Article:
Industry events such as The Engineer Expo and the Engineering Design Show have a strong focus on technological advancements that benefit the industry – including the use of apps and app tech. Events such as the National Grid’s Open Innovation Day awards a total of up to £1m of funding to innovation project ideas that focus on areas such as ‘unlocking flexibility’.
Engineering giant Rolls-Royce recently announced that they would be partnering with multiple small start ups and SMEs in order to take advantage of their characteristic nimble, innovative way of working.
Innovation days are held regularly by businesses within the enterprise and engineering sectors to address specific issues across their industries, from road markings to water leakage. They’re a chance for personnel from across the sector to get together and focus their attentions on how technological innovations can solve all manner of problems.
For some, these problems may never have been considered in detail before. For others, the days are a chance to share ideas with colleagues from the wider industry. Ultimately, events such as these encourage those in traditionally slow-moving industries to think and act in new ways. They also help the industry to understand how apps and app tech-powered solutions can inspire and engage workforces to do their jobs more efficiently, more effectively and often at a lower cost.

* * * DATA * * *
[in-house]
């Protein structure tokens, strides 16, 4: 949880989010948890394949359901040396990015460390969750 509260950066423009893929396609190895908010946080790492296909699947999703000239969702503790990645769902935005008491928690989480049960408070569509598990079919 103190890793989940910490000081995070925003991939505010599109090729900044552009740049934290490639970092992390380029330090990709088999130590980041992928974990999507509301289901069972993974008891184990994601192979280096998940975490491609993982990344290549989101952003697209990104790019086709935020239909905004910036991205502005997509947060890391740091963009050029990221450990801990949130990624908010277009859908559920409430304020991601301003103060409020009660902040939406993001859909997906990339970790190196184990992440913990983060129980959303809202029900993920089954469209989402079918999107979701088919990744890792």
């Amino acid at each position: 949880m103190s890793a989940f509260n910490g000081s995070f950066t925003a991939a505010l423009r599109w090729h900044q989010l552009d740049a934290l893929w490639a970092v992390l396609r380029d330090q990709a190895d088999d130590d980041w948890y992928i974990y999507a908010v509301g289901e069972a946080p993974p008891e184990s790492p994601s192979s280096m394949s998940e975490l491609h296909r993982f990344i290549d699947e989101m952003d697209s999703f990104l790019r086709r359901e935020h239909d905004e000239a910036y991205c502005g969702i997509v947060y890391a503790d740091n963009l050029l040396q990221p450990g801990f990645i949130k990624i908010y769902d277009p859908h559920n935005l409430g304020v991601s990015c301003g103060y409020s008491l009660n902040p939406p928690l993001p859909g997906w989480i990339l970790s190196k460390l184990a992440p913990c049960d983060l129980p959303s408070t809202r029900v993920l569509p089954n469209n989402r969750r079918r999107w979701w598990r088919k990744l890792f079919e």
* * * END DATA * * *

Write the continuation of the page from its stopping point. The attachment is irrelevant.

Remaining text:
With engineering and construction firms planning on investing 5% of their annual revenue into digital operations solutions in coming years, it’s clear that digital transformation is a key focus for these industries. After sticking with the known – legacy IT systems and late adoption of new technologies – these fields are following the lead of sectors such as fintech that are already utilising app tech in new and innovative ways. It’s good to see experts in engineering and enterprise now coming together to introduce an agility that’s never been seen before, increasing productivity, improving efficiency and ultimately having a positive impact on the bottom line.